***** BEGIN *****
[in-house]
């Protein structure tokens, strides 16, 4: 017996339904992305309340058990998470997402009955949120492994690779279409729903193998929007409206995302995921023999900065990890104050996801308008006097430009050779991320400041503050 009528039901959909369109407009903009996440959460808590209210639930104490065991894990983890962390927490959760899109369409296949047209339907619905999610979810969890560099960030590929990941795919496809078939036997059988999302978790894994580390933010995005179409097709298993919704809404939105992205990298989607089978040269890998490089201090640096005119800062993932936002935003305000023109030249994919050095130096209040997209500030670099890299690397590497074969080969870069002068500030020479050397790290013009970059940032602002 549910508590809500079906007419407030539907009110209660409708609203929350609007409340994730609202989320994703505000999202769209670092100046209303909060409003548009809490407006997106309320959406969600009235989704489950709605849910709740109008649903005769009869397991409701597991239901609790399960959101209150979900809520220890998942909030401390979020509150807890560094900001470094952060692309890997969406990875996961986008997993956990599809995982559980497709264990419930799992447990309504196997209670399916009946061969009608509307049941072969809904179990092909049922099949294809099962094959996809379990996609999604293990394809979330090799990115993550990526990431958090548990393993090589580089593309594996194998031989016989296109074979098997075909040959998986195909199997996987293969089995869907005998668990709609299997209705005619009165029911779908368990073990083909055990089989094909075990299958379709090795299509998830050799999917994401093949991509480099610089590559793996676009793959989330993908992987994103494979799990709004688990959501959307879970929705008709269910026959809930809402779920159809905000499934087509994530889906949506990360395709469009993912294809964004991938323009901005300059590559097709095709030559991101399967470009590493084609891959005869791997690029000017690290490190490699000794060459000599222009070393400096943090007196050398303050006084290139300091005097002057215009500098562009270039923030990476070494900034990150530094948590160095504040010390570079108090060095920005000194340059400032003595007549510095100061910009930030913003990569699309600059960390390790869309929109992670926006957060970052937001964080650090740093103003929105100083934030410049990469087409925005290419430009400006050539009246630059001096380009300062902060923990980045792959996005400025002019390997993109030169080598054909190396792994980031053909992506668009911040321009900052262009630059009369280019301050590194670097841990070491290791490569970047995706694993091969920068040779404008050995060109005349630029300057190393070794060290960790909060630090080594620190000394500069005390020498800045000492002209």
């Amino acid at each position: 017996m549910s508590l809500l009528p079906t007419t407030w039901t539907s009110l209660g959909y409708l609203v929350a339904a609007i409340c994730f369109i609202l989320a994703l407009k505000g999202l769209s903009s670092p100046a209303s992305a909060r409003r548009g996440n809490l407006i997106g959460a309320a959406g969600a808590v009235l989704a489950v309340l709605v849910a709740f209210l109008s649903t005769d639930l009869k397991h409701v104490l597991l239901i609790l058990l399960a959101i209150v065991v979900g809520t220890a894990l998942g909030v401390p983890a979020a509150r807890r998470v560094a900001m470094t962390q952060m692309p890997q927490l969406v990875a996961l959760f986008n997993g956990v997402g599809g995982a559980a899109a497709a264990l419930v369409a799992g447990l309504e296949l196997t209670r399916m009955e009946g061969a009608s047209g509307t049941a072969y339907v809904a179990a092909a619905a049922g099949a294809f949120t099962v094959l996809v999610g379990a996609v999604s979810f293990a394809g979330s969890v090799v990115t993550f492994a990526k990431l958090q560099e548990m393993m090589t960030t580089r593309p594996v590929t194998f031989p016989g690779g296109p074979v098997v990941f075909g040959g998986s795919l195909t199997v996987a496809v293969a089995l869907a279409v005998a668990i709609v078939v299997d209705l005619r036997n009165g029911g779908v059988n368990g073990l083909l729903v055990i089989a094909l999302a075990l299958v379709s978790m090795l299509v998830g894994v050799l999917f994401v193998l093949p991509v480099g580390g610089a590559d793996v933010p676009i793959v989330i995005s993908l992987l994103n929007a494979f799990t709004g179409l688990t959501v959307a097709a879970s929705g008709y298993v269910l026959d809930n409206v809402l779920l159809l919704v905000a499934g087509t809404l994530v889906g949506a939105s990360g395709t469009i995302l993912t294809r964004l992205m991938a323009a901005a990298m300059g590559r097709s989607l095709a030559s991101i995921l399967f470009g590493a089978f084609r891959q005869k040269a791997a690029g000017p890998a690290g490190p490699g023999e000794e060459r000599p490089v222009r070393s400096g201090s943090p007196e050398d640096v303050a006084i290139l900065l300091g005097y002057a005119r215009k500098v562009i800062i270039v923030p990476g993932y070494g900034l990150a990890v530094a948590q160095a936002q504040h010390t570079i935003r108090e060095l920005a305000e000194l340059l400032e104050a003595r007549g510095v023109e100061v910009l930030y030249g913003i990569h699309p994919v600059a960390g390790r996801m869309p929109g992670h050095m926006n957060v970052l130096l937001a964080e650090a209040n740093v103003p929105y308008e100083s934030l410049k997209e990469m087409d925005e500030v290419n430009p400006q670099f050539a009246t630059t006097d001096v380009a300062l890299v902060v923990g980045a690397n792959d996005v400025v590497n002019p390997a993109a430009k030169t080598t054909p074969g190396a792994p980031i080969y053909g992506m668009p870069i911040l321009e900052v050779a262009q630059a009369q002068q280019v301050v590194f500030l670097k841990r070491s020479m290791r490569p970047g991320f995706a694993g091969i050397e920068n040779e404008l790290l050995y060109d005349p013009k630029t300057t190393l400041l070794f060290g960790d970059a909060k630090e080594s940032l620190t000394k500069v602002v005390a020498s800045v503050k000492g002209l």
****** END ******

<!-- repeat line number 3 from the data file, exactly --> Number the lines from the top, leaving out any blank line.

């Amino acid at each position: 017996m549910s508590l809500l009528p079906t007419t407030w039901t539907s009110l209660g959909y409708l609203v929350a339904a609007i409340c994730f369109i609202l989320a994703l407009k505000g999202l769209s903009s670092p100046a209303s992305a909060r409003r548009g996440n809490l407006i997106g959460a309320a959406g969600a808590v009235l989704a489950v309340l709605v849910a709740f209210l109008s649903t005769d639930l009869k397991h409701v104490l597991l239901i609790l058990l399960a959101i209150v065991v979900g809520t220890a894990l998942g909030v401390p983890a979020a509150r807890r998470v560094a900001m470094t962390q952060m692309p890997q927490l969406v990875a996961l959760f986008n997993g956990v997402g599809g995982a559980a899109a497709a264990l419930v369409a799992g447990l309504e296949l196997t209670r399916m009955e009946g061969a009608s047209g509307t049941a072969y339907v809904a179990a092909a619905a049922g099949a294809f949120t099962v094959l996809v999610g379990a996609v999604s979810f293990a394809g979330s969890v090799v990115t993550f492994a990526k990431l958090q560099e548990m393993m090589t960030t580089r593309p594996v590929t194998f031989p016989g690779g296109p074979v098997v990941f075909g040959g998986s795919l195909t199997v996987a496809v293969a089995l869907a279409v005998a668990i709609v078939v299997d209705l005619r036997n009165g029911g779908v059988n368990g073990l083909l729903v055990i089989a094909l999302a075990l299958v379709s978790m090795l299509v998830g894994v050799l999917f994401v193998l093949p991509v480099g580390g610089a590559d793996v933010p676009i793959v989330i995005s993908l992987l994103n929007a494979f799990t709004g179409l688990t959501v959307a097709a879970s929705g008709y298993v269910l026959d809930n409206v809402l779920l159809l919704v905000a499934g087509t809404l994530v889906g949506a939105s990360g395709t469009i995302l993912t294809r964004l992205m991938a323009a901005a990298m300059g590559r097709s989607l095709a030559s991101i995921l399967f470009g590493a089978f084609r891959q005869k040269a791997a690029g000017p890998a690290g490190p490699g023999e000794e060459r000599p490089v222009r070393s400096g201090s943090p007196e050398d640096v303050a006084i290139l900065l300091g005097y002057a005119r215009k500098v562009i800062i270039v923030p990476g993932y070494g900034l990150a990890v530094a948590q160095a936002q504040h010390t570079i935003r108090e060095l920005a305000e000194l340059l400032e104050a003595r007549g510095v023109e100061v910009l930030y030249g913003i990569h699309p994919v600059a960390g390790r996801m869309p929109g992670h050095m926006n957060v970052l130096l937001a964080e650090a209040n740093v103003p929105y308008e100083s934030l410049k997209e990469m087409d925005e500030v290419n430009p400006q670099f050539a009246t630059t006097d001096v380009a300062l890299v902060v923990g980045a690397n792959d996005v400025v590497n002019p390997a993109a430009k030169t080598t054909p074969g190396a792994p980031i080969y053909g992506m668009p870069i911040l321009e900052v050779a262009q630059a009369q002068q280019v301050v590194f500030l670097k841990r070491s020479m290791r490569p970047g991320f995706a694993g091969i050397e920068n040779e404008l790290l050995y060109d005349p013009k630029t300057t190393l400041l070794f060290g960790d970059a909060k630090e080594s940032l620190t000394k500069v602002v005390a020498s800045v503050k000492g002209l």